(Updates with size, details)
By Davide Barbuscia
DUBAI, Jan 21 (Reuters) – Saudi Arabia has raised $5 billion in bonds after receiving around $20 billion in orders, a sign that an escalation in geopolitical tensions in the Gulf has not deterred investors looking for high returns amid low global rates.
The kingdom has issued bonds with maturities of seven, 12 and 35 years, a document by one of the banks leading the deal showed, as part of plans to raise $32 billion worth of debt this year as it seeks new financing channels in an era of lower oil prices.
The bond sale is the first by a Gulf government this year and follows a rise in geopolitical tensions in the region after Iran and the United States, Saudi Arabia’s ally, traded military strikes earlier this month.
Riyadh raised $1.25 billion in seven-year bonds offering 85 basis points over U.S. Treasuries, $1 billion in 12-year notes with a spread of 110 basis points over the benchmark, and $2.75 billion in 35-year bonds, the kingdomâ€™s longest international bonds ever, with a 3.84% yield.
Saudi Arabia’s dollar bonds, among the most liquid in the region, have been relatively resilient after an attack on the facilities of state-owned oil giant Aramco last year and a U.S. drone strike that killed Iranian military commander Qassem Soleimani this month.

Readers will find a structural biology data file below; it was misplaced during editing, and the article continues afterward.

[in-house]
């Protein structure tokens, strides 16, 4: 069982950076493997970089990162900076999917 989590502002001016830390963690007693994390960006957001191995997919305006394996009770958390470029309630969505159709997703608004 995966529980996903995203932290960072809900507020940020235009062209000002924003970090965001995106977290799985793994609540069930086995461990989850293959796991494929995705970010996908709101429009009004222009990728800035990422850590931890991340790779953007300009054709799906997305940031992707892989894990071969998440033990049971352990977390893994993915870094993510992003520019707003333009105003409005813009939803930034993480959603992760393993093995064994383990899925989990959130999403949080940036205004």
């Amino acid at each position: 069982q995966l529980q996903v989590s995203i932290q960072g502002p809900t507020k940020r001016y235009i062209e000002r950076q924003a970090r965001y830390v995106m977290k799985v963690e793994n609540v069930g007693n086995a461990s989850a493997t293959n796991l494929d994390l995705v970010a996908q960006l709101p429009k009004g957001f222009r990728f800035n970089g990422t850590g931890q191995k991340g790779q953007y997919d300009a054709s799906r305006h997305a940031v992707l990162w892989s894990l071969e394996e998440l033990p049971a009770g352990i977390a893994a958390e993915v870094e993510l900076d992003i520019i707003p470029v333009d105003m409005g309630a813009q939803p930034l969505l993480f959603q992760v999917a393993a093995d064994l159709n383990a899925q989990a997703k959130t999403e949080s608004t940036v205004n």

The spreads on offer looked “cheap” when the bond sale began on Tuesday, particularly for the longer dated tranches, said Zeina Rizk, fixed income executive director at Dubai’s Arqaam Capital.
“There is definitely a risk premium linked to geopolitical risk, but markets didnâ€™t sell off as much as you would have expected them to after the Aramco attack or after Soleimaniâ€™s strike. Initial price guidance is cheap but it will obviously tighten,” she said.
Alberto Bigolin, executive director and head of MENA fixed income at Tellimer, said the initial premium was erased completely during the sale process.
“Both the action on the Saudi sovereign curve in the past weeks and the pricing of the new issuance confirm that the demand for Saudi risk is there, despite the heightened geopolitical risk and the recent tensions in the Gulf.”
Citigroup, Morgan Stanley and Standard Chartered worked as joint global coordinators and lead managers, while BNP Paribas, HSBC, JPMorgan and NCB Capital have been hired as passive lead managers.
Of Saudi Arabia’s total planned debt issuance this year, almost $12 billion will be used to refinance existing local debt and will also be raised locally, a finance ministry official told Reuters last month.
International debt was expected to account for 45% of the remaining $20 billion-worth of new funds that Riyadh plans to raise. (Reporting by Davide Barbuscia; Additional reporting by Yousef Saba; Editing by Kim Coghill, Kirsten Donovan)